Journalist and author Laurie Penny’s first foray into long-form fiction takes its title from Louise Michel’s poem “L’œillet Rouge”:
Go, bloom near the somber captive
And tell him/her truly that we love him/her.
Tell that through fleeting time
Everything belongs to the future
That the livid-browed conqueror
can die more surely than the conquered.
The invocation of Michel, an anarchist and preeminent figure of the 19th-century labor movement, effectively sets the stage for Penny’s sci-fi novella. Set in the year 2099, Everything Belongs To The Future concerns a future where, if you can afford it, your life and your youth can be extended indefinitely. A group of apparently young radicals, plus the corporate scientist largely responsible for this fountain of youth, take it upon themselves to reverse the super-wealthy’s fortunes and return things to their natural order.
Like Michel’s poem, Penny’s novella labors under the optimistic belief that oppression and oppressors can be felled, and like Michel, Penny girds this belief with an emphasis on an admix of anarchy and socialism. Penny, who often writes about contemporary feminism and its intersections with neoliberal capitalism, sets her politics as the cornerstone of the text—much to the story’s benefit—and she offers an imaginative feat of speculation. She conjures a compelling miracle of science, and she projects that idea into the future. The plot hinges on being repulsed by this inequality, and it gives the text a certain propulsive drama. With an energetic prose style—short paragraphs that betray her tenure as a journalist and lush, descriptive sentences—Everything Belongs To The Future offers a latter-day pulp. Though, like the mid-century sci-fi it invokes, Everything is not without warts.
In many places, Penny’s novella, rich with the stuff of sci-fi classics and moving at a rapacious clip, is genuinely fun to read. Take this, for instance: “The music came in relentlessly—malevolent pop, catchy as an intimate rash.” Concise and clever, the line gives readers a powerful, relatable image (or sound, as it were) and rolls off the tongue with an effortless grace. These moments, however, make Everything’s missteps all the more frustrating. The novella reads more like a play, with Penny confining her characters to a few small, sparsely defined spaces, and as a result, our understanding of the world outside those spaces is severely limited. We get glimpses, of course, but no allusion, description, or detail significant enough to understand the world of Everything Belongs To The Future. The most glaring instance of this is that we never truly get a sense of how this youthful technology has reorganized society, and to what degree it has exacerbated its ills.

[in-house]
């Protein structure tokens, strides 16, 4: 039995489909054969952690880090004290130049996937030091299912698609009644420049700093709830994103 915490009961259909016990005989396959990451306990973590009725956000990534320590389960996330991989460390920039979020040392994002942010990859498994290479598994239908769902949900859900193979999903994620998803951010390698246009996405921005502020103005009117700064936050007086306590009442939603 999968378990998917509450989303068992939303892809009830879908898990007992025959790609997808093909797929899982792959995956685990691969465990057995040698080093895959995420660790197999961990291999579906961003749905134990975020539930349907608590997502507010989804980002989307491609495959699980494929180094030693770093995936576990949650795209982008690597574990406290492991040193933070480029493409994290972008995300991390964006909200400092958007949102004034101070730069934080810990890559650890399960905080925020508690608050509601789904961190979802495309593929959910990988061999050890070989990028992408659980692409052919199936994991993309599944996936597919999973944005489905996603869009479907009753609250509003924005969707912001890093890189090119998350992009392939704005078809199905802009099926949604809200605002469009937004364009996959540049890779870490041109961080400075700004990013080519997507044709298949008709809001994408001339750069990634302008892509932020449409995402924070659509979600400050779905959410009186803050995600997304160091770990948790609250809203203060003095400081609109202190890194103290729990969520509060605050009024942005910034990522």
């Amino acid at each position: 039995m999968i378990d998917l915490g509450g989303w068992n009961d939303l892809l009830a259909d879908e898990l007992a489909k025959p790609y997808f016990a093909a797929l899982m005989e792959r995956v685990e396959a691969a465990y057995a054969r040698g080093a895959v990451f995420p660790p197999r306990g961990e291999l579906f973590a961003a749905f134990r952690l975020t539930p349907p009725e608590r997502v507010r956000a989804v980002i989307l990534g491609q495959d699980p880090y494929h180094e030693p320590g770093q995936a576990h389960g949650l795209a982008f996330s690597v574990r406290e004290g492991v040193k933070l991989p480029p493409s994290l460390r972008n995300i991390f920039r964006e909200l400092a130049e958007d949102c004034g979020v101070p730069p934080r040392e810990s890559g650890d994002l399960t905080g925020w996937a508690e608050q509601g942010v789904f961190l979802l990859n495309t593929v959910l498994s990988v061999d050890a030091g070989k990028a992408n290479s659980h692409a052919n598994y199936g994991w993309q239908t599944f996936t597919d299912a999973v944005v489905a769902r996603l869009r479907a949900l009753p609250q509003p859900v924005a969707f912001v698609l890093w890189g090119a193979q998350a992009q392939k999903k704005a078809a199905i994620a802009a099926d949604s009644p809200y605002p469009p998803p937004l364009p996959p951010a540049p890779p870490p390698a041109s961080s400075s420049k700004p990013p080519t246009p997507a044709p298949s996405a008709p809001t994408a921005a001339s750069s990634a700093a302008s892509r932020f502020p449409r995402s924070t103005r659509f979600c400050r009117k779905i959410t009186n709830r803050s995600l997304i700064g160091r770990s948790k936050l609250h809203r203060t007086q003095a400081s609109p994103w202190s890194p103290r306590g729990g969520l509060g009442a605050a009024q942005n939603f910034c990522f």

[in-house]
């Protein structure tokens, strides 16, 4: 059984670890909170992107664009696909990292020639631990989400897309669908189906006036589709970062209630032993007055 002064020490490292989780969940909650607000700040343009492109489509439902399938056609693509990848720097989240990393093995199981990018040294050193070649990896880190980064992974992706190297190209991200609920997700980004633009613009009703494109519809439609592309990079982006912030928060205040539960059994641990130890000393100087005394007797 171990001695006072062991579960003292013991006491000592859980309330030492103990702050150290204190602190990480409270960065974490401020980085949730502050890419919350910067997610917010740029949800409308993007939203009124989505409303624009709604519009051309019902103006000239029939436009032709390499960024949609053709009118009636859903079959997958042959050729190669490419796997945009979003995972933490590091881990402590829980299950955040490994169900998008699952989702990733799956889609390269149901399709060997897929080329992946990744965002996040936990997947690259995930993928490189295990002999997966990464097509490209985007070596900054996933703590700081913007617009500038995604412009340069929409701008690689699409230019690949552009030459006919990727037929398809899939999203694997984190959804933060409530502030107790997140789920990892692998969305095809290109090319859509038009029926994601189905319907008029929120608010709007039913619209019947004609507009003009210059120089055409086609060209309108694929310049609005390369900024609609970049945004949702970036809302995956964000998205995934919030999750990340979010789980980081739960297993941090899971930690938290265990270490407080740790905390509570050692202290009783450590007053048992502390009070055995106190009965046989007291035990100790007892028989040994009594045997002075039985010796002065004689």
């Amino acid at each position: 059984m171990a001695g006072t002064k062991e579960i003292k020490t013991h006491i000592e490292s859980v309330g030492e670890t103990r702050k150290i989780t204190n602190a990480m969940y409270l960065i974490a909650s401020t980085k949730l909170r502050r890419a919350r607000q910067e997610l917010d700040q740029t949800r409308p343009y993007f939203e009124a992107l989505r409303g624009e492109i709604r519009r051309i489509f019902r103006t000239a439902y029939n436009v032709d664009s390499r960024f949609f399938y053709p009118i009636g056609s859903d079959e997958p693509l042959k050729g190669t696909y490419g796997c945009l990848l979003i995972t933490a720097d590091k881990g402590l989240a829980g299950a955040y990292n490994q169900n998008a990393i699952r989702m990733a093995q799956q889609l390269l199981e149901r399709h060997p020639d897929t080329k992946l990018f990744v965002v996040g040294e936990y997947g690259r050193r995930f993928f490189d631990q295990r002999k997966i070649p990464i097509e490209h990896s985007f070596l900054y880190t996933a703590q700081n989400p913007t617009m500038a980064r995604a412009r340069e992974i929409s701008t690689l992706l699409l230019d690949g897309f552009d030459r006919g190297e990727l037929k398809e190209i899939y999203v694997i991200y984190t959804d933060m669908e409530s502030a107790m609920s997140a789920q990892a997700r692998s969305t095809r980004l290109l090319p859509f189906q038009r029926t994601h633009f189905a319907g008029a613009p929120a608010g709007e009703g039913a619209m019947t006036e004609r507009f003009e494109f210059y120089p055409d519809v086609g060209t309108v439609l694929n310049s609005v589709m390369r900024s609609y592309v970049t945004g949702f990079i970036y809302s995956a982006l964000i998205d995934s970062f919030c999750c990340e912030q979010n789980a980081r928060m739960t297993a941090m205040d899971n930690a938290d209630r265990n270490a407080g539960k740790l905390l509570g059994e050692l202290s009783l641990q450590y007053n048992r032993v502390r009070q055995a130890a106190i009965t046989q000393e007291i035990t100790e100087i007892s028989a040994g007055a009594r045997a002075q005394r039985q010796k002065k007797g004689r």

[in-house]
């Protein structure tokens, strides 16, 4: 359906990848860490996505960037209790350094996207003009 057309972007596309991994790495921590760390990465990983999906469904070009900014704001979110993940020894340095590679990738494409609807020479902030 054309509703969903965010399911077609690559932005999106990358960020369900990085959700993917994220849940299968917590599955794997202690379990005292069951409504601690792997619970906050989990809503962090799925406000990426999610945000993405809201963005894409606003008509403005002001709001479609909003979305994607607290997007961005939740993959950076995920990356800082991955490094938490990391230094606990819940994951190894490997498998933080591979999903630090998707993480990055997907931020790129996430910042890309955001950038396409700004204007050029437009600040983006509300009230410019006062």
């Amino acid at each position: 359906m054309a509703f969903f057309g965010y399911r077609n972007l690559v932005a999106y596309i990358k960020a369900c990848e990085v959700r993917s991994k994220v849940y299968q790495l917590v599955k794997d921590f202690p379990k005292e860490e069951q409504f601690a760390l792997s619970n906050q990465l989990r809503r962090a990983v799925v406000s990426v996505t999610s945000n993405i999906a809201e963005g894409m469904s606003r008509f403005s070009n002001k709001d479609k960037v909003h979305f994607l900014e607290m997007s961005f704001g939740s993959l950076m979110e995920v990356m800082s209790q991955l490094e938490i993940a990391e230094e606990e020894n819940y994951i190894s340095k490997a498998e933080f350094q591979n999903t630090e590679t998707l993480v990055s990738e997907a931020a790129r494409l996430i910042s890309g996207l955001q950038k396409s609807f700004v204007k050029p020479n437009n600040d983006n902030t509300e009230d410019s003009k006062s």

When Penny does offer glimpses into her imagined future, it is often to our chagrin: a feminist enclave named after Anita Sarkeesian, Halo 17, and “a Serbian philosopher who is apparently a big deal right now” (a more debatable reference, though it reads as an invocation of Slavoj Žižek, the Occupy movement’s intellectual point guard). Penny affects a lovely free indirect style; the voice of her omniscient third-person narrator sometimes converges with that of a scene’s central character. And yet, her narration is still dotted with hackneyed references. These lines and artifacts that Penny populates her world with feel stale; in fact, they read as overly clever and sometimes juvenile. Cheap bobbles, they belie the more polished jewels in the novella’s collection.
Ultimately, Penny’s timid painting of her world undercuts the core intellectual argument of her novella. In one of many epistolary interludes, a character writes from her prison cell that, “We discovered the fountain of youth, and then we put it behind high walls and poisoned its promise.” Pervading the text is the notion that technology is neither good nor bad; it has here, unfortunately, been used in the service of bad—as it often is under capitalism. And yet, Penny fails to make this argument felt in any tactile or discernible way. To be sure, the argument is a salient and compelling one, and the characters of Everything say the right things. But the book fails to demonstrate the argument’s veracity; instead, it feels hollow, abstract, and purely rhetorical.
Everything Belongs To The Future excites and irritates in equal measures. It asks thoughtful and compelling questions, and Penny’s prose frequently, and charmingly, recalls the prose of pulpy ’50s science fiction. Conversely, it sometimes feels undercooked and dabbed with the hallmarks of more juvenile writers (as those pulps often do). While it is ultimately unsatisfying, Everything Belongs To The Future is a compelling fiction debut from Penny. It separates itself from its peers by offering enough thoughtful storytelling to be frustrating when it fails to live up to that potential.